The Battle of Loos had ended in October with the loss of over 59,000 British soldiers and with the onset of winter campaigning had come to an end.
All of which makes me wonder just how Gunner William Watson of the Royal Field Artillery was killed on that day in December.
The official records list the event but give no detail and I have yet to research the war diaries for his unit for December 1915.
Earlier in the month there had been a mix of activity with British air raids on German positions and on December 10 “an expensive morning ‘Hate’” when according to the Manchester Guardian 3,000 shells had been fired in two and half hours.
The paper reported that “the guns on both side have been very active again during the last few days, despite the adverse weather conditions.
In reply to the early morning bombardment of our artillery on the German positions in the vicinity of Pilkem a few days ago, the enemy retaliated with 3,000 shells, fired between 10.30 a.m. and one o’clock ....... at every point of the front artillery duels have been of daily occurrence.....”*
I doubt that I would have even known this much if it wasn’t for the photograph of the young William which was taken with his girlfriend or his sister and which someone has written on the back, “In memory of William w Watson kia 15/12/15 from Finland Road Edgeley Stockport, 19 Royal Field Artillery buried in France.”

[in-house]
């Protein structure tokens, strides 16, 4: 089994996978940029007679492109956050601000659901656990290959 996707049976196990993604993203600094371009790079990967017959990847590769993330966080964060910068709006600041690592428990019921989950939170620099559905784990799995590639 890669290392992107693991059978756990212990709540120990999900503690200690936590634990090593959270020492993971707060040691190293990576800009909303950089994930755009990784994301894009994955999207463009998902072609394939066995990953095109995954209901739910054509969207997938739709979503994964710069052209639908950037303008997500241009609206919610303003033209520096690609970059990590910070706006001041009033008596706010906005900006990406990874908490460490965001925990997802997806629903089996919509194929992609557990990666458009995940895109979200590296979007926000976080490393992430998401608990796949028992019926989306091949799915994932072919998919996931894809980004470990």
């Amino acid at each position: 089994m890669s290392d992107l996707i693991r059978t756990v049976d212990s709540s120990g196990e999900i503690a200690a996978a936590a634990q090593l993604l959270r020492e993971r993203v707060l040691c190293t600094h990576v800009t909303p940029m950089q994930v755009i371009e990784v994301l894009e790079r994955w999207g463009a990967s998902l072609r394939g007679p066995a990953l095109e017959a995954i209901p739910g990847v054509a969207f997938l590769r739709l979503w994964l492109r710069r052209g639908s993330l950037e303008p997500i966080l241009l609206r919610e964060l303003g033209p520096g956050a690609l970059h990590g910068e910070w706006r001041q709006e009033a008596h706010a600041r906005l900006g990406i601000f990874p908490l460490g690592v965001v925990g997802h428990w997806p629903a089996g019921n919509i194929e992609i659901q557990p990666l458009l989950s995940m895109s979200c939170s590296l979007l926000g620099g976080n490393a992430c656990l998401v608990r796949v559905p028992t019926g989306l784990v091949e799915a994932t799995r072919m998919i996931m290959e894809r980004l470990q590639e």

He had been born in 1897 in Stockport and the family seem to have moved around the town. In 1911 they had been in Middle Hillgate and just before his death were living in Finland Road.
So far I haven’t been able to discover much more about the family. His parents had been married in 1900 his father was a butcher and William’s sister was two years younger.
As for Wednesday December 15th it also seems to have been a quiet day across Manchester and Stockport. The papers were full of commodity prices, stories of battles far away in the Balkans and on the Eastern Front and the opening of the film The Story of an Avenger at the Grosvenor Picture Palace at All Saints, Manchester.
It was a “TRADE SHOW” with one performance at 11 am, and like the story of Gunner William Watson the film has been equally elusive.
Pictures; Gunner Watson date unknown from the collection of David Harrop, and film advert from the Manchester Guardian December 13 1915, courtesy of Manchester Libraries, Information and Archives, Manchester City Council, http://images.manchester.gov.uk/index.php?session=pass
**3,000 SHELLS IN TWO HOURS AND HALF, Manchester Guardian December 16 1915
David Harrop, Stockport, Stockport in the 1900s, The Great War